A new documentary about the late chef and writer Anthony Bourdain has sparked backlash after it emerged that the filmmaker recreated his voice using artificial intelligence.
Roadrunner: A Film With Anthony Bourdain is directed and produced by Oscar winner Morgan Neville, and follows the life and career of Bourdain, who died by suicide aged 61 in 2018.
The documentary features interviews with Bourdain’s colleagues and friends including chef Eric Ripert, who discovered Bourdain’s body, Momofuku founder David Chang, Queens of the Stone Age star Josh Homme, The Kills’ Alison Mosshart and his ex-wife Ottavia Busia.
While the film has received largely positive reviews, the methods used to produce narration from Bourdain have been branded ‘f***ed up’ and ‘ghoulish’ by critics.
In the documentary, artist David Choe reads aloud an email he received from Bourdain, beginning: ‘Dude, this is a crazy thing to ask, but I’m curious.’
The message then switches into Bourdain’s voice, with the late star reading: ‘…and my life is sort of s*** now. You are successful, and I am successful, and I’m wondering – are you happy?’
In an interview for the New Yorker, writer Helen Rosner asked Neville how he found footage of Bourdain reading his own email, to which Neville explained he gave a software company about a dozen hours of recordings to create an AI approximation of Bourdain’s voice.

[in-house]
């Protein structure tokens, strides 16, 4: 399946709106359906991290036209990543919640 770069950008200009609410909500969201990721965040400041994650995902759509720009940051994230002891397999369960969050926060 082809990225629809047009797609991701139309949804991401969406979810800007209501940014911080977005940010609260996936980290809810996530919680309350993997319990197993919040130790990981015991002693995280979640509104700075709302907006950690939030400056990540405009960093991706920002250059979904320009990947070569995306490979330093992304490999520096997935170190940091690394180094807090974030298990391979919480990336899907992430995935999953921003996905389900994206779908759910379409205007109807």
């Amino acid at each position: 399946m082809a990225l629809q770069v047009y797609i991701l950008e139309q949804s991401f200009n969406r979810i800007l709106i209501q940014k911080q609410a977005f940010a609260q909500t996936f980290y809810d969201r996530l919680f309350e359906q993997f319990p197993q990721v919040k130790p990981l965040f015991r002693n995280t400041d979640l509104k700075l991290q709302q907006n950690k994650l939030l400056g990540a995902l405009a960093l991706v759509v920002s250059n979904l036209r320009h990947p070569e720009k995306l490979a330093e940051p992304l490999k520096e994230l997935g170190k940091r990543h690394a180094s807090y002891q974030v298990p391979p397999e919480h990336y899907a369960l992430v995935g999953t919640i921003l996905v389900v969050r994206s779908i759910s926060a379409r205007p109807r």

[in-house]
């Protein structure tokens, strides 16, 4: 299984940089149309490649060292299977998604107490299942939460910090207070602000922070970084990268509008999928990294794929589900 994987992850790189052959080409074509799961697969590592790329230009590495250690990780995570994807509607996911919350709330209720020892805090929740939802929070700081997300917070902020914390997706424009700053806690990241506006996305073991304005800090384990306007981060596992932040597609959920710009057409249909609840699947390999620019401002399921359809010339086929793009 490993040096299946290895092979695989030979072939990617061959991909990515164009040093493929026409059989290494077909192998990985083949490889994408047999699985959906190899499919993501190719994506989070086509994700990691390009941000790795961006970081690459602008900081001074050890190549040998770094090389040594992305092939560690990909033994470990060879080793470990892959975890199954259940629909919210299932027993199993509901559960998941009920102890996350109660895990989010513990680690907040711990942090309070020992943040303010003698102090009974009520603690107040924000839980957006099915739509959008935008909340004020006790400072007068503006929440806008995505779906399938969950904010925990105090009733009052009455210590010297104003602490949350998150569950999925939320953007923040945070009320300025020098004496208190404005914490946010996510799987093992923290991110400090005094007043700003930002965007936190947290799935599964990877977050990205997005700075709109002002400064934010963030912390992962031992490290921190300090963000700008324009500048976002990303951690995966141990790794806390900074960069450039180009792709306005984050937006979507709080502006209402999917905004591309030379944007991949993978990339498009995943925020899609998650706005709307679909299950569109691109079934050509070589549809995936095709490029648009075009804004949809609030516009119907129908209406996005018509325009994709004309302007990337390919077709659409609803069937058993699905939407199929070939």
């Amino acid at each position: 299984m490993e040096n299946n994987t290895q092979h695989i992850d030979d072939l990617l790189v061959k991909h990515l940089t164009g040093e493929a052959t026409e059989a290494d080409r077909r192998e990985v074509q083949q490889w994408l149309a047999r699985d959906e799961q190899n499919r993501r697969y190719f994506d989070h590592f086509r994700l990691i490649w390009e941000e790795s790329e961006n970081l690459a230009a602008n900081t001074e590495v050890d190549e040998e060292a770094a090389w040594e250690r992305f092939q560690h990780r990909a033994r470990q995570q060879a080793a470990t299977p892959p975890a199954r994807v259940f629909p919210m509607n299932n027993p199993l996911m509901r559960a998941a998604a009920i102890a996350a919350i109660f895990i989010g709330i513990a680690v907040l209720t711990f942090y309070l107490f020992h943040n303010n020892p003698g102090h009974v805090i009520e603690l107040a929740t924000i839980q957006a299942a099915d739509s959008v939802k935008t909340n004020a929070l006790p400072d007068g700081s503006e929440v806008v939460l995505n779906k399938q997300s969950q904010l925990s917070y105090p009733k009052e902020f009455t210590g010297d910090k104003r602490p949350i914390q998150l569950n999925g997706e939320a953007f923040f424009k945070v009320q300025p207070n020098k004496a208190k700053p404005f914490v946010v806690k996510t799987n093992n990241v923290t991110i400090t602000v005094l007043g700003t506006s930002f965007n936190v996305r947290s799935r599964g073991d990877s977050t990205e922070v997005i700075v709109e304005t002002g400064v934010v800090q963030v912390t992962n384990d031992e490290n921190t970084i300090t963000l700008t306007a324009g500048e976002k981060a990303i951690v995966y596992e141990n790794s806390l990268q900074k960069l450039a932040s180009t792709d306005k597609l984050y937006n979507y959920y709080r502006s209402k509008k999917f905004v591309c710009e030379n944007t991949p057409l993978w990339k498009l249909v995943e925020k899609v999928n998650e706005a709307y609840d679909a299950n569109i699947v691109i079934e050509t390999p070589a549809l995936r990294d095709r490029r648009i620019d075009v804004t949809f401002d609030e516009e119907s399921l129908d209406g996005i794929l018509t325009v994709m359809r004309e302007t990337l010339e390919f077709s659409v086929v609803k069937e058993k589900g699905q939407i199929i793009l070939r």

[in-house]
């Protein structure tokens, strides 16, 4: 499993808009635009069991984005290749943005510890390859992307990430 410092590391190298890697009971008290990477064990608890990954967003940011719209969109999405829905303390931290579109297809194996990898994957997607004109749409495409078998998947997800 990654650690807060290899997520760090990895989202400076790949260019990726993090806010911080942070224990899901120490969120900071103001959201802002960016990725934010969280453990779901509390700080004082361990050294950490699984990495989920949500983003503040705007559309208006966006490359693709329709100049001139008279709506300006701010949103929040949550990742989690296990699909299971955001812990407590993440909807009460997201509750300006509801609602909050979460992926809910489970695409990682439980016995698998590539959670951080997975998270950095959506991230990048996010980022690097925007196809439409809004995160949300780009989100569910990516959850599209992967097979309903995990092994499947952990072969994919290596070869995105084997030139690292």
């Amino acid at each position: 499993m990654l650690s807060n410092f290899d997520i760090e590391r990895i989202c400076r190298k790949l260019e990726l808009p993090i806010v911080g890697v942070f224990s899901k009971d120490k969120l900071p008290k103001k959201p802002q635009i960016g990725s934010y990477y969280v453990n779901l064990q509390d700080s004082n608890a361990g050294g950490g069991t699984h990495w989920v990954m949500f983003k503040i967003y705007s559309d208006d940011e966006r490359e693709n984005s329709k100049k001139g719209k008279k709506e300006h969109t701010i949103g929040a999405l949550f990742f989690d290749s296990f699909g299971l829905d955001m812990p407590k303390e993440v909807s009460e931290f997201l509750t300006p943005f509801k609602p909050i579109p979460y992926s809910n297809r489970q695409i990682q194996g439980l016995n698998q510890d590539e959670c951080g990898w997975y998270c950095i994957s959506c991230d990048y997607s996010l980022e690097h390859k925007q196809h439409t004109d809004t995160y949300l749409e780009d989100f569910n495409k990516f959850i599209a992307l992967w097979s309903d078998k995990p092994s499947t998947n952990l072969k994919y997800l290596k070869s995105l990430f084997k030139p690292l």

He said: ‘There were three quotes there I wanted his voice for that there were no recordings of’, adding: ‘If you watch the film, other than that one you mentioned you probably don’t know what the other lines are that were spoken by the AI, and you’re not going to know.
‘We can have a documentary-ethics panel about it later.’
The practice has been called out on social media, with many people suggesting Bourdain would not have consented to having an AI model of his voice made.
‘I checked, you know, with his widow and his literary executor, just to make sure people were cool with that. And they were like, Tony would have been cool with that. I wasn’t putting words into his mouth. I was just trying to make them come alive.’
Neville, 53, won the best documentary feature Oscar in 2014 for his film 20 Feet From Stardom, and received critical acclaim for his 2018 Fred Rogers documentary Won’t You Be My Neighbour?
Bourdain first achieved fame with his bestselling 2000 book Kitchen Confidential: Adventures in the Culinary Underbelly, and went on to front the popular travel shows No Reservations and Parts Unknown,
The star, who was in a relationship with actress Asia Argento when he died, was also an outspoken advocate against sexual harassment and abuse in Hollywood and the restaurant industry.
On June 8, while filming Parts Unknown in France, Bourdain took his own life in his hotel room.
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